[llvm-dev] Writing loop transformations on the right representation is more productive

Chris Lattner via llvm-dev llvm-dev at lists.llvm.org
Fri Feb 7 11:06:41 PST 2020

Hi Hal,

Just a disclaimer, I’m rearranging your comments below, I hope you don’t mind:

>> lots of loop optimizers exist that don’t use red/green trees.
> I've worked with many compilers, some from vendors known for having strong loop optimizers, and none of them would meet our goals for performance, robustness, and modeling accuracy (e.g., not regressing performance in many cases). Our goal here is to significantly improve on the state of the art.
Agreed, that is the right goal, no disagreement on that!  I also agree that phase ordering is a very difficult problem to solve, and that red/green trees are one interesting approach to help with them.

>> Furthermore, my experience is that specialized IRs never get the investment in (e.g.). testing, location propagation for debugging optimized code, textual round tripping, pass management, and the multitude of other things that are required for a world class compiler implementation.
> I agree, but I think that these are well-known requirements within this ecosystem. What this means also depends on context (it might be more helpful to think of this more like SCEV than like a custom IR).

SCEV is a great example of the problem that I’m talking about here.  SCEV cannot be easily tested, because the IR doesn’t round trip to a file-check-able textual representation, and cannot have passes applied to it.  This is barely acceptable for SCEV, because there are workarounds for the simple cases, but would be extremely problematic for something as critical as the IR for a loop optimizer as a whole.  SCEV also doesn’t propagate location information, and has several other problems.

The IR for a loop framework is going to require other duplications and have other problems, e.g. you’ll want a pass manager etc.

> On Feb 5, 2020, at 4:51 PM, Hal Finkel <hfinkel at anl.gov> wrote:
>> If I understand your claims, you are claiming both that red/green trees are essential for a loop optimizer, and that this essential nature “justifies” the cost of reinventing an entire compiler infrastructure is lower than the benefit of using (e.g.) MLIR to do this.  I haven’t seen evidence of either point:
> Michael and I have discussed this offilne, and I think that more quantitative information here would be helpful. One phrasing might be: For a reasonable test suite of programs, for the loops we might optimize, how many different loop-nest variants do we need to represent for costing purposes (also note that, depending on profiling information and/or heuristics, we may need to cost at multiple trip-count values)? Given that, what is the relative cost of creating deep copies of the loop nests and transforming them vs. the cost of using a red/green tree? Does that cost seem significant?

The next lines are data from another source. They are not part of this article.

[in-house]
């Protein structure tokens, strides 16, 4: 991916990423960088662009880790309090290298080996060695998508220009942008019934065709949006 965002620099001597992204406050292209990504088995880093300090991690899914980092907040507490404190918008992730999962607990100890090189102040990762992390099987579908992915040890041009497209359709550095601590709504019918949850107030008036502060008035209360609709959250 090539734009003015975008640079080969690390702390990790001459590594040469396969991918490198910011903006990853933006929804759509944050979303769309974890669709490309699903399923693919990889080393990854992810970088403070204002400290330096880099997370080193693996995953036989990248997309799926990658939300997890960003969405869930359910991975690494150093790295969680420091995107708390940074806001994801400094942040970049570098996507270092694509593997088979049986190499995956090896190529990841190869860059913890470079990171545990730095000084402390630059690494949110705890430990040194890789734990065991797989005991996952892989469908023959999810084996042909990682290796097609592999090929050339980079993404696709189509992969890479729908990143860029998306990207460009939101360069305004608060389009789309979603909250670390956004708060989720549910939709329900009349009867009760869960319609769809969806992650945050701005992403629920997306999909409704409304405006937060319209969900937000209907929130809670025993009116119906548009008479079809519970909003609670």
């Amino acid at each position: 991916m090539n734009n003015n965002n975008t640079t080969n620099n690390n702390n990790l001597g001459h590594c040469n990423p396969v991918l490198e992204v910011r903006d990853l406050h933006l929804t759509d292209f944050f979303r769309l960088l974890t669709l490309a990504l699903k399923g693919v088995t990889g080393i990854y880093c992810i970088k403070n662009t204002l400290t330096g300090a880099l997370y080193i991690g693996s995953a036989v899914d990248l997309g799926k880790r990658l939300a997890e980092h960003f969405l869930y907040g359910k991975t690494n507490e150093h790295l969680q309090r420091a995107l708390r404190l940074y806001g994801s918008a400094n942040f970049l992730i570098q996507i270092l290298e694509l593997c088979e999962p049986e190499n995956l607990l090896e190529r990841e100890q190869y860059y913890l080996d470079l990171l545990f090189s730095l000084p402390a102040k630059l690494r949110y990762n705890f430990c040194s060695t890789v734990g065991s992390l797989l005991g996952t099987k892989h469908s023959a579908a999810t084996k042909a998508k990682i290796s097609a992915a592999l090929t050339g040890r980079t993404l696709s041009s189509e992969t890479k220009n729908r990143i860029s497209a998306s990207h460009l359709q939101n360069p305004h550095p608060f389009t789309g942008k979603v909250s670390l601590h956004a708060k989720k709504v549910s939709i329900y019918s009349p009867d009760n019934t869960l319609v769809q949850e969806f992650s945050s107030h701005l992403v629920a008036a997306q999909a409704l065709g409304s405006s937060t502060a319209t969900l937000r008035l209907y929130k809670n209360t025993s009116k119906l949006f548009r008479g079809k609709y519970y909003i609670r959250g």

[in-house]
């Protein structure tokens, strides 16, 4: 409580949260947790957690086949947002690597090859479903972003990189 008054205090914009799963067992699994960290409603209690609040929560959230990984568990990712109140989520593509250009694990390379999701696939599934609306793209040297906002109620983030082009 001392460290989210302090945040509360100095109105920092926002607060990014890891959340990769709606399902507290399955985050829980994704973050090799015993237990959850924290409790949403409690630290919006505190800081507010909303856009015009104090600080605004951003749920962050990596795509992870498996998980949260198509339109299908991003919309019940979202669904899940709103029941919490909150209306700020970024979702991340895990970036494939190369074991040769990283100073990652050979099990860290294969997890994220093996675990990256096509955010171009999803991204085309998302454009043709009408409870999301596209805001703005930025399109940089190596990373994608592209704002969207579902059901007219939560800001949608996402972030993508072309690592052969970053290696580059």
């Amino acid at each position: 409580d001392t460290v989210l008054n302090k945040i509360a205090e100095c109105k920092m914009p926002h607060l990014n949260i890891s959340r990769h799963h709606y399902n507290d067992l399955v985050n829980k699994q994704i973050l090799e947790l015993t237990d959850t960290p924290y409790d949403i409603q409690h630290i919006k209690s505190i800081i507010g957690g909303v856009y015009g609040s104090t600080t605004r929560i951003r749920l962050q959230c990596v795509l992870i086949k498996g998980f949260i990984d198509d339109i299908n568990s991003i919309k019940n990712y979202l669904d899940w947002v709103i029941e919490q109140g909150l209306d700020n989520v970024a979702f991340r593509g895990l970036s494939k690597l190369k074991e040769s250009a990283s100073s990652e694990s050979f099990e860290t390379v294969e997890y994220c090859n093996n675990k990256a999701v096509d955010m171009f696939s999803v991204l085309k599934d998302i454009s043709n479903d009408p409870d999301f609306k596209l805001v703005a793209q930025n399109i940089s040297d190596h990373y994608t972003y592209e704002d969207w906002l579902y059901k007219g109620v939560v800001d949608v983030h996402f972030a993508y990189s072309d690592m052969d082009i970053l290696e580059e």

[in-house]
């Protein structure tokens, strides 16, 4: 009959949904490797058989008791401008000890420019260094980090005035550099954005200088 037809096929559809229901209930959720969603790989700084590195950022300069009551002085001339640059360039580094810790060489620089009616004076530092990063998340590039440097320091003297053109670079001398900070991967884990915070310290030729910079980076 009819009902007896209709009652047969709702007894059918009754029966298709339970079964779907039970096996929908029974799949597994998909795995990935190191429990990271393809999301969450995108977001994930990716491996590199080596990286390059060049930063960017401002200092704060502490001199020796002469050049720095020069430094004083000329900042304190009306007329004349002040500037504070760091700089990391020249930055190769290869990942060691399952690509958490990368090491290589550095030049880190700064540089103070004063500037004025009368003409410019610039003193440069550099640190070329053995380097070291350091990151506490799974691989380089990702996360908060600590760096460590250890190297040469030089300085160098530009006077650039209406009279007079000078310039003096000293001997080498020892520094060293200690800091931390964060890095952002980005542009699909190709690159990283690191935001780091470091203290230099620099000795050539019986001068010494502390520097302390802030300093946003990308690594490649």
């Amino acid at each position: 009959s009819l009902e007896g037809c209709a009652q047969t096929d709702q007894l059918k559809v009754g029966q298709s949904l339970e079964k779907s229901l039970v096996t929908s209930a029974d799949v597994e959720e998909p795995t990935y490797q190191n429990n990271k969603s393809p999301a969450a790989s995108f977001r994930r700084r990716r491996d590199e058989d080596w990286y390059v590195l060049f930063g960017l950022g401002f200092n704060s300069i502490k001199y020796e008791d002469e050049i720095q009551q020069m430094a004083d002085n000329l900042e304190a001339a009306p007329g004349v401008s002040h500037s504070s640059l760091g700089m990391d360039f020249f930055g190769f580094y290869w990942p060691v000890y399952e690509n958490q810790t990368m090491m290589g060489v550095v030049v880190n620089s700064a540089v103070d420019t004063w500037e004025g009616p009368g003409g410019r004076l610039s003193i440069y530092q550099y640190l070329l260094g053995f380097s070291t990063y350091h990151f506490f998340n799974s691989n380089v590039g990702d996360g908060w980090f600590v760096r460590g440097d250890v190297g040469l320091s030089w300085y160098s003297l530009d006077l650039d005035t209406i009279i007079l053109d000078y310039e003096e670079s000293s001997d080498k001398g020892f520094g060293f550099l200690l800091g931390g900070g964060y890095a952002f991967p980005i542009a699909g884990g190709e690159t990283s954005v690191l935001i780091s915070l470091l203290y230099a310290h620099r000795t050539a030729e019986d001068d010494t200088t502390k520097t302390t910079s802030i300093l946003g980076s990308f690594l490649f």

> We don't want to invest significant effort into a infrastructure that we know ahead of time won't scale sufficiently.
Again, as I mentioned above, I completely agree with your goals.  That said, I have a few concerns about this:

1) My understanding is that this approach is more of a research project that needs to be proven, than an implemented design the entire LLVM community should back as “the plan".  If you’d like to pursue this, then I think the right way to go is to do some significant implementation work to build it out, see how it works, get experience with it, then propose inclusion as “the” loop optimizer when it can be measured empirically.  This is effectively what Polly did.

2) On MLIR, in addition to being a nice technical solution to the IR data structures and infrastructure backing it, a large slice of the MLIR community has exactly the same goals as you propose.  They are literally building loop transformation technology driving state of the art forward, and they also have phase ordering issues :-).  These folks have lots of advanced thoughts on this, and a lot of expertise in vectorization, memory hierarchy optimizations, accelerators,  HPC, and low-level code generation etc.  Leveraging this work makes sense to me, and duplicating it seems wasteful.

3) On the technical point design of red/green trees, my personal opinion is that this isn’t solving the important part of the problem.  Red/green trees (as far as I’m aware <https://llvm.org/devmtg/2018-10/slides/Kruse-LoopTransforms.pdf>) are a memory saving optimization.  However, “solving" the phase ordering issues require exploring an exponential (e.g. in depth of transformations / pass pipeline) search space problem (which is expensive in cycles, not just memory), and it relies on having a very good cost model for the generated code (which is a universally hard problem).  Furthermore, on the cost model point, the performance of the code depends on the later “non loop optimizations” as well, which are not going to get changed to use this new IR.

4) While red/green trees are interesting, there are other approaches to tackle these problems.  However, they are also researchy and need to be proven.  I’m happy to explain my thoughts on this if you are interested.

Overall, I am super enthusiastic about new research directions, but I think they should be done along the lines of Polly, where the “new thing” gets built and can then be quantitatively evaluated based on its merits in practice, rather than being an up-front decision based on ideas.  I am also a bit concerned that this effort is highly duplicative of work already happening in the MLIR community, but duplication isn’t necessarily bad when the path forward isn’t perfectly clear.  In either case, I’d love to see more cross pollination between the efforts!


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